Wednesday, June 13, 2012

Herb of the Week - Lemon Verbena

I know that I have done lemon verbena (my favorite herb) before, but recently I learned something new about my plants.

Every year I bring my Lemon Verbena indoors because it cannot winter over in the ground in Illinois most winters, although this past winter might have been an exception.  Just before I was ready to take them all back outside this spring, the lemon verbena plantss got a brown spot illness.

I did the regular soap and water treatment, washing the leaves and removing the heavily infected ones and getting it a newer sunnier place to sit with a fertilizer treatment to give it some strength strength to fight back.  The one plant you see here has done very well and once it got outside the new leaves are quickly replacing the old.

The other plant did not, it dropped all its leaves once I repotted it and put it outside.  It looked like I planted a dead stick.  It turned hot so I was not in the mood to drag out the potting tools and remove it from the pot and replace it so I just left it on the porch floor.  For whatever reason I watered it while watering everything else and look what happened.

My lemon verbena I thought was dead, sprouted new leaves.  I have now moved it to a sunny spot and water it each day I will see how it does the rest of the season.  I should not be surprised it did this, I tell people all the time to be ready for lemon verbena to drop its leaves in the fall because it is deciduous, I just never expected it to do the same thing in the spring!  If you water it through winter, even if it does drop all the leaves it will come back in February, but I have never had it do this before.  I love that my herbs still thrill and astound me with their activities!

These two with the one I bought at the herb sale means I have three plants this year on the patio and will need to make many things with lemon verbena, so I searched through my recipes and found these I am planning on trying soon.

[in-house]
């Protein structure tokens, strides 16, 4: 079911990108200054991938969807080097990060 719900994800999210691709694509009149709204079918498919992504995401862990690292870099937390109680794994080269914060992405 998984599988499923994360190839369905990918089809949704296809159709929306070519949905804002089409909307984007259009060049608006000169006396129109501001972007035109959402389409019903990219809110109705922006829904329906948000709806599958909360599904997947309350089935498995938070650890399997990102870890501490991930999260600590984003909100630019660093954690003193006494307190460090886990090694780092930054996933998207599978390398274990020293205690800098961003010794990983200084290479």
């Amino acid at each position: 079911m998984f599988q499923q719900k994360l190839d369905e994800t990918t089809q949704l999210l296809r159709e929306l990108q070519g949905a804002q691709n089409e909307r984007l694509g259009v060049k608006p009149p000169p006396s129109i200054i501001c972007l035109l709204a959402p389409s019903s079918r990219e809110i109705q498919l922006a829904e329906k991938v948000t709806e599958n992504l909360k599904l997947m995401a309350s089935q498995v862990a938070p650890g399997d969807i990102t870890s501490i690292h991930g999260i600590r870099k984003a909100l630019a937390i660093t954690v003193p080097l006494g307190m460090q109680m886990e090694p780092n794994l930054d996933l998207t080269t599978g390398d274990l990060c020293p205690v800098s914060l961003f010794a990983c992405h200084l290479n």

Lemon verbena and Raspberry Muffins

A secret to a sparkling flavor in these delicately crumbed muffins is to craft a lemon sugar with lemon zest and lemon verbena.  You can make them ahead by the large batch, then wrap individually in plastic wrap and store in a zip seal bag you have pushed extra air out of.  When you want one, unwrap, place in a paper towel and microwave for 30 to 60 seconds.  You can keep them up to a month this way.

1 lemon
12 to24 fresh lemon verbena leaves
1/2 cup sugar
1 cup nonfat buttermilk (or use 1 cup milk with 1 Tbls lemon juice)
1/3 cup canola oil
1 large egg
1 teaspoon vanilla extract
1 cup white whole-wheat flour or whole-wheat pastry flour
1 cup all-purpose flour
2 teaspoons baking powder
1 teaspoon baking soda
1/4 teaspoon salt
1 1/2 cups fresh or frozen (not thawed) raspberries

Preheat oven to 400 degrees F. Coat 12 large (1/2-cup) muffin cups with cooking spray or line with paper liners. Use a vegetable peeler to remove the zest from the lemon in long strips. Combine the zest, lemon verbena leaves and sugar in a food processor; pulse until the zest and leaves are very finely chopped into the sugar. Add buttermilk, oil, egg and vanilla and pulse until blended. Combine whole-wheat flour, all-purpose flour, baking powder, baking soda and salt in a large bowl. Add the buttermilk mixture and fold until almost blended. Gently fold in raspberries. Divide the batter among the muffin cups. Bake the muffins until the edges and tops are golden, 20 to 25 minutes. Let cool in the pan for 5 minutes before turning out onto a wire rack. Serve warm.

Lemon Verbena and Pinapple Sorbet

3 to 4 fresh lemon verbena leaves, partially cut up
1 can frozen pineapple juice concentrate, thawed but still cold
2½ cups cold water (or about 2 juice cans of water)

In blender, place the lemon verbena leaves, pineapple juice concentrate and 1 cup of the cold water.  Blend well until the leaves are completely pulverized. Add the remaining water and pour the mixture into a hand-cranked or electric sorbet mixer. Freeze until firm. Serve in previously frozen bowls. (I freeze the spoons, as well.) The sorbet stays firmer that way when serving it on a warm summer day.
Lemon Verbena Chicken Salad

3 6-ounce boneless, skinless chicken breasts
1  tablespoon olive oil
1/2  cup  mayonnaise
1/4  cup chopped lemon verbena leaves
1  teaspoon grated lemon zest
1 Tbls. Fresh lemon juice
2 sliced scallions
2  sliced celery stalks
kosher salt and black pepper
1  pound watercress, thick stems removed

Heat oven to 400° F. Rub the chicken breasts with oil. Place on a rimmed baking sheet and roast until cooked through, 14 to 16 minutes; let cool, then shred. In a medium bowl, mix together the mayonnaise, lemon verbena, and lemon zest and juice. Fold in the chicken, scallions, and celery; season with ¾ teaspoon salt and ½ teaspoon pepper. Serve over the watercress.


  1. Thank you for sharing your recipes Marcy. I have a lemon verbena coming back in the ground! Very exciting. I have had lemon verbenas get sick with white flies but not brown spots! Hey, I'm always learning some new every single year! The rebirth of my lemon verbena is right on my home page. Check it out. xxoo Nancy

  2. I actually saw that picture on your blog! It made me wonder if I had put one in the ground last year if it would have lived through our mild winter. I have to admit I have never risked it, but maybe...
    Have a great day Marcy

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